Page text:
Hamilton Commissioners Interview Magistrate Candidates

Hamilton County commissioners heard from eight lawyers Tuesday wishing to fill two magistrate positions, the Chattanooga Times Free Press reports. The seats, now held by Chief Magistrate Randall Russell and Magistrate Sharetta Smith will open April 30 when contracts for the two expire. Russell and Smith, both from Hixson, have applied for reappointment. Also interviewed were Anna Adams, Ooltewah; Lucy Cerpa-Martinez, Cleveland; Micah Gates, Memphis; Robyn Owens, Nashville; Jennifer Wade, Antioch; and Justin Woodward, Chattanooga.


Drug Court Running Low on Funds

The Sumner County Drug Court, which is in its 11th year and annually serves 40 to 60 adults, is running low on funding, with one general sessions judge saying the program could be as much as $35,000 short in the next fiscal year. The program is funded by an annual state grant and fines paid by those convicted of drug or alcohol-related crimes in the county. The 2013 Leadership Sumner class also recently made a three-year financial commitment to the drug court. As one class member observed, “Either we can fund the program…or we can pay for them to stay in the county jail. Either way, we are going to pay for it.” The Tennessean looks at the history of the program, including a number of success stories.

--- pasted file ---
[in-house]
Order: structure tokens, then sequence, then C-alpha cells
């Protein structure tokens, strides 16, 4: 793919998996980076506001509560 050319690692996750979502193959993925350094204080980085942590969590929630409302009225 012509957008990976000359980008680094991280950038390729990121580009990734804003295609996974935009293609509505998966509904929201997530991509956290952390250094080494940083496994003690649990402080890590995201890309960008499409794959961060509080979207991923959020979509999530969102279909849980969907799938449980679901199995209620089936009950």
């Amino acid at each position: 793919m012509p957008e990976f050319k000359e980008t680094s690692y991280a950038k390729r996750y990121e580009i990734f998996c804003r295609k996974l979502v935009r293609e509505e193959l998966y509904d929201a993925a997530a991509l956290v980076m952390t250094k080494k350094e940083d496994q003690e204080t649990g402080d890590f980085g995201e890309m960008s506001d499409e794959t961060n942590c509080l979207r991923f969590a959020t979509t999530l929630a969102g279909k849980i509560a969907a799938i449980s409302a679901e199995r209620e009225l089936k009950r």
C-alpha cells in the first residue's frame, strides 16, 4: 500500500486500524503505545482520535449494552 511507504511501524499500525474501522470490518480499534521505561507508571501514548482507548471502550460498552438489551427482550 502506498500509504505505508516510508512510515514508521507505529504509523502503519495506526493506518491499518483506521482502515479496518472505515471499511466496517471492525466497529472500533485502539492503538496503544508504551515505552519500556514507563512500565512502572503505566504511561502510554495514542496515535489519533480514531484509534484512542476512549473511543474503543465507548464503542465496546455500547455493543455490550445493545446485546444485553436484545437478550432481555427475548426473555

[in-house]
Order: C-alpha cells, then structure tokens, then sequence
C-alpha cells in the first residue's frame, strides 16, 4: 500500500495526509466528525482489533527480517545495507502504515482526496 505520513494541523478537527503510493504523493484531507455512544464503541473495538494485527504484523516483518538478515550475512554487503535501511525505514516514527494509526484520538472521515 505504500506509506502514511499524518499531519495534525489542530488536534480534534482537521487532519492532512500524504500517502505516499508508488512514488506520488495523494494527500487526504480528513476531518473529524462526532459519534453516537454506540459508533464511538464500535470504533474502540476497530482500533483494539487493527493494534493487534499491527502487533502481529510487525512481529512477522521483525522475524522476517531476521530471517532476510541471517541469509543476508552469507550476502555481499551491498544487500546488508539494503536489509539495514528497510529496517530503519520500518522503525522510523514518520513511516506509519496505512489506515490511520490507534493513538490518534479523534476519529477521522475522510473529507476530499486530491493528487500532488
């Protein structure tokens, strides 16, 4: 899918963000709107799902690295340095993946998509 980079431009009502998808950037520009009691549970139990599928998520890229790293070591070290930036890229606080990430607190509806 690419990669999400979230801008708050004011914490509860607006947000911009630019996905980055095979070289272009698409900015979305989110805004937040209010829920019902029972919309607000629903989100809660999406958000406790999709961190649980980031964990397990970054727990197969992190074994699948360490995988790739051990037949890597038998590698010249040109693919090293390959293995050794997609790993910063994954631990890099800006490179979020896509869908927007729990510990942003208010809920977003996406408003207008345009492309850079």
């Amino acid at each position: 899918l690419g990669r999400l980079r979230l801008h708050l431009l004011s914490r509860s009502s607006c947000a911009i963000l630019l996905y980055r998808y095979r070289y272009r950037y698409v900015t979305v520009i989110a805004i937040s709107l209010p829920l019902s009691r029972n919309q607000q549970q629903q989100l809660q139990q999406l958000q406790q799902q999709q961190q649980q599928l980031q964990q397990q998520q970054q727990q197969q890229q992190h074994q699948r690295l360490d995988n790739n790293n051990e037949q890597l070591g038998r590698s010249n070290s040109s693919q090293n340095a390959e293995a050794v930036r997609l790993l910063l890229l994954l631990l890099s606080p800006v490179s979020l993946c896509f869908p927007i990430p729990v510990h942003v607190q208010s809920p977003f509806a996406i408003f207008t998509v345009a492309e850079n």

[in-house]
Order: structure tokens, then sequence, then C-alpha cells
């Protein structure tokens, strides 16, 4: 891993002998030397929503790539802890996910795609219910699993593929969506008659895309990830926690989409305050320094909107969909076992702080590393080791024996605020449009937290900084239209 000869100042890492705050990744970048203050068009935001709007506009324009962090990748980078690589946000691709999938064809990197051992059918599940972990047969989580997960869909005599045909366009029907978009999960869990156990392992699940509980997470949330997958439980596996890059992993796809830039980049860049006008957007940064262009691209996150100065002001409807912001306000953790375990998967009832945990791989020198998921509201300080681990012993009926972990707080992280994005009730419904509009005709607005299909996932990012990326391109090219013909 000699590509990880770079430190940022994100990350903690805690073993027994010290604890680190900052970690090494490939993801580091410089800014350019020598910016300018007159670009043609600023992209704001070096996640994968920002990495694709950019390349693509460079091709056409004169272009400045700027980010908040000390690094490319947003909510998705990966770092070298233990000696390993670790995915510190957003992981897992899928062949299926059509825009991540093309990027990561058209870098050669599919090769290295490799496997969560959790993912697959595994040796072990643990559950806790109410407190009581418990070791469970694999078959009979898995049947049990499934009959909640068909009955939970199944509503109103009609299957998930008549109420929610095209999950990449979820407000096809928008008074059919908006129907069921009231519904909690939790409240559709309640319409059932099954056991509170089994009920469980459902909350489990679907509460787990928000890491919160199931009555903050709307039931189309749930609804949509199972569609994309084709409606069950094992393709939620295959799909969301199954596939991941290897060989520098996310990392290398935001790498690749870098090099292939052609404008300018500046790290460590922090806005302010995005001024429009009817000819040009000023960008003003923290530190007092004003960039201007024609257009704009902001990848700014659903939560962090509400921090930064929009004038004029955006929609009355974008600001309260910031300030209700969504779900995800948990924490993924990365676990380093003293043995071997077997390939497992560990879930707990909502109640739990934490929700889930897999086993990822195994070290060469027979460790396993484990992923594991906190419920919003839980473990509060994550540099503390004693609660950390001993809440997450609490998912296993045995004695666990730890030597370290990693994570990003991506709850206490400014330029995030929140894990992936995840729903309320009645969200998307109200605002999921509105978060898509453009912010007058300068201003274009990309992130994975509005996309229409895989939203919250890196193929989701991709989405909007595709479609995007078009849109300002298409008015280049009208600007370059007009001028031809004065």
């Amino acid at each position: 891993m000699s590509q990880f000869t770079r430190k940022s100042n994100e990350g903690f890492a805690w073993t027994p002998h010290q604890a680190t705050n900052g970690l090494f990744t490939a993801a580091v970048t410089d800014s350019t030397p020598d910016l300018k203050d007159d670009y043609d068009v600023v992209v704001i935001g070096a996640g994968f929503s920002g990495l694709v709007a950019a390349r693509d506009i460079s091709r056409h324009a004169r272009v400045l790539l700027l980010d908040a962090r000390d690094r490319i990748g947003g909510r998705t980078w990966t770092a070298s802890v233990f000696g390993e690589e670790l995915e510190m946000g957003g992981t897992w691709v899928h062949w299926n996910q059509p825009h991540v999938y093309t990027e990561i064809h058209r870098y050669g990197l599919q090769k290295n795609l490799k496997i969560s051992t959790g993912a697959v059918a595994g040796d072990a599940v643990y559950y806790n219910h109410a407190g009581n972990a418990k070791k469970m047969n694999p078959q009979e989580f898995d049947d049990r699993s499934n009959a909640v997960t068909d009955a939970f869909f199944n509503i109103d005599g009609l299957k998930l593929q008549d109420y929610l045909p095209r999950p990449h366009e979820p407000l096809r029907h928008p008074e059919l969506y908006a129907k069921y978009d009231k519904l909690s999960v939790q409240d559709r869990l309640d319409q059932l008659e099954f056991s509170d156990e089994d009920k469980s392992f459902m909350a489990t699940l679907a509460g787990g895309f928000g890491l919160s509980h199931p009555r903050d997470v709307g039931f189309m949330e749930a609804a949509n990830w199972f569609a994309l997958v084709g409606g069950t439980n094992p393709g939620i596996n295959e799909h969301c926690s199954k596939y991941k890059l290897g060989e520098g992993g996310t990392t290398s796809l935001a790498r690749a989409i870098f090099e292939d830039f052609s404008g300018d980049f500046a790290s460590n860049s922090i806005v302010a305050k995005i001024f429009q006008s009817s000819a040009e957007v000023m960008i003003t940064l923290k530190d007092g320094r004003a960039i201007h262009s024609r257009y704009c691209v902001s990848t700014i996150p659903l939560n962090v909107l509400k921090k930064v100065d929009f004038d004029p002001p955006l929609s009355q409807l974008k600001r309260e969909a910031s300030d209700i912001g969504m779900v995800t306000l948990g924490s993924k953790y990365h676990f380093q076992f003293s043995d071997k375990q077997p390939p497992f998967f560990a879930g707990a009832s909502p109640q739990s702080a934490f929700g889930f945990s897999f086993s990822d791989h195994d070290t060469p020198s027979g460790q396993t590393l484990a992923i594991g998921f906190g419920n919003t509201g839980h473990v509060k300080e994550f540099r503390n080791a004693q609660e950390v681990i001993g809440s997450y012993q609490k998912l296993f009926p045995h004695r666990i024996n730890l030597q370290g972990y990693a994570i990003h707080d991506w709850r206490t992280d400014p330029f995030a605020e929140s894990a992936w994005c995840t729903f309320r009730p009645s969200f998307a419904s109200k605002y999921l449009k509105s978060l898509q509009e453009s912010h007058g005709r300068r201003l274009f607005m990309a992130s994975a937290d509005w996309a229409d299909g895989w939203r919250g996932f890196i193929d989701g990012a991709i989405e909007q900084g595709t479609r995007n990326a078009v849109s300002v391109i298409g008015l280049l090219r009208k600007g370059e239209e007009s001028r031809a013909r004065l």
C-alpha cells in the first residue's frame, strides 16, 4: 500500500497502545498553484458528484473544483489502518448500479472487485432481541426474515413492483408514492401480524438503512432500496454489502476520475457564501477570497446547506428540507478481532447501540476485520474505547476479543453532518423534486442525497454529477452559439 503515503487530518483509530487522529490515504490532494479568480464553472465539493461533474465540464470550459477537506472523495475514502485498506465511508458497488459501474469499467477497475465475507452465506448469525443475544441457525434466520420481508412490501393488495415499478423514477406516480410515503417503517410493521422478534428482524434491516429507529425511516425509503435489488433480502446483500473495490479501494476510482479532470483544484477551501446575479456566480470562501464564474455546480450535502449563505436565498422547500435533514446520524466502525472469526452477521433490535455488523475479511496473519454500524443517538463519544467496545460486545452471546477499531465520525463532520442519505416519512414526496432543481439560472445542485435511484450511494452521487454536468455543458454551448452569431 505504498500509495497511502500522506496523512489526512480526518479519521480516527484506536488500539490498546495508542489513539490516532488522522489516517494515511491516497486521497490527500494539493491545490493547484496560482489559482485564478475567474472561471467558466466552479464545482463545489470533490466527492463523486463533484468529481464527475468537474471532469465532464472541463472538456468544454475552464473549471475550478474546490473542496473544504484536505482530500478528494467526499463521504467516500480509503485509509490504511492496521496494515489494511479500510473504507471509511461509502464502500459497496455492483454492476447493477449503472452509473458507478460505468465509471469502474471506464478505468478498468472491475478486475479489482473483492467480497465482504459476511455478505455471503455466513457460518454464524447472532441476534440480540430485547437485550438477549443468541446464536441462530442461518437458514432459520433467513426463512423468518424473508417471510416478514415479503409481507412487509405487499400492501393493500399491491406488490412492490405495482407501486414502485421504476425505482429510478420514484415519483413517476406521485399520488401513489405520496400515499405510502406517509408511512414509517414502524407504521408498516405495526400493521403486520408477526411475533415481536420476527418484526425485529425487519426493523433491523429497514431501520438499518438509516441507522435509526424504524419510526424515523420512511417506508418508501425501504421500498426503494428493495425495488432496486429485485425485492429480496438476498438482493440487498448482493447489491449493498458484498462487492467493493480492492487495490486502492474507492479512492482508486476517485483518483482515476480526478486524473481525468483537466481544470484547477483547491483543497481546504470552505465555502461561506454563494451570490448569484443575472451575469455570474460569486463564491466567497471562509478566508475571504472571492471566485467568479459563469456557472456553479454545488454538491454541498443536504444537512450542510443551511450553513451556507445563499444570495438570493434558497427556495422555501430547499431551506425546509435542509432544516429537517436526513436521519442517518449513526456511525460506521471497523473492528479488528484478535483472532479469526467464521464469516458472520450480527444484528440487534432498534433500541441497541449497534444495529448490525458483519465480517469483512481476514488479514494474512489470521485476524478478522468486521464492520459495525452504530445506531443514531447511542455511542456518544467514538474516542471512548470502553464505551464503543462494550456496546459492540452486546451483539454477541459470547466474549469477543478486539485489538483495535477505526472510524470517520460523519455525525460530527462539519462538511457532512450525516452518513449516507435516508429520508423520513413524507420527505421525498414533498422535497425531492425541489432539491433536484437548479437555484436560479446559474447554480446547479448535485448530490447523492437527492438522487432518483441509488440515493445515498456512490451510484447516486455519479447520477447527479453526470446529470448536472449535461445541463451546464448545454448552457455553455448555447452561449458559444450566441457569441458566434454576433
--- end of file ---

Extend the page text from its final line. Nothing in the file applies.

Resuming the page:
Opinion: Gender Gap Continues to be Problem

Despite a substantial growth in the number of female attorneys, a gender gap continues to exist in the legal profession, Nashville attorney Ann Peldo Cargile of Bradley Arant Boult Cummings writes in today’s Tennessean. Not only are fewer female attorneys reaching partner status, many are leaving the profession entirely, she writes. These trends and ways that firms can develop better practices for hiring, developing and retaining diverse legal talent will be the topic of a program at this year’s Tennessee Bar Association Annual Convention in Nashville. Presented jointly by the TBA and Tennessee Lawyers Association for Women, the session will be part of the CLE lineup during the June 12-15 event.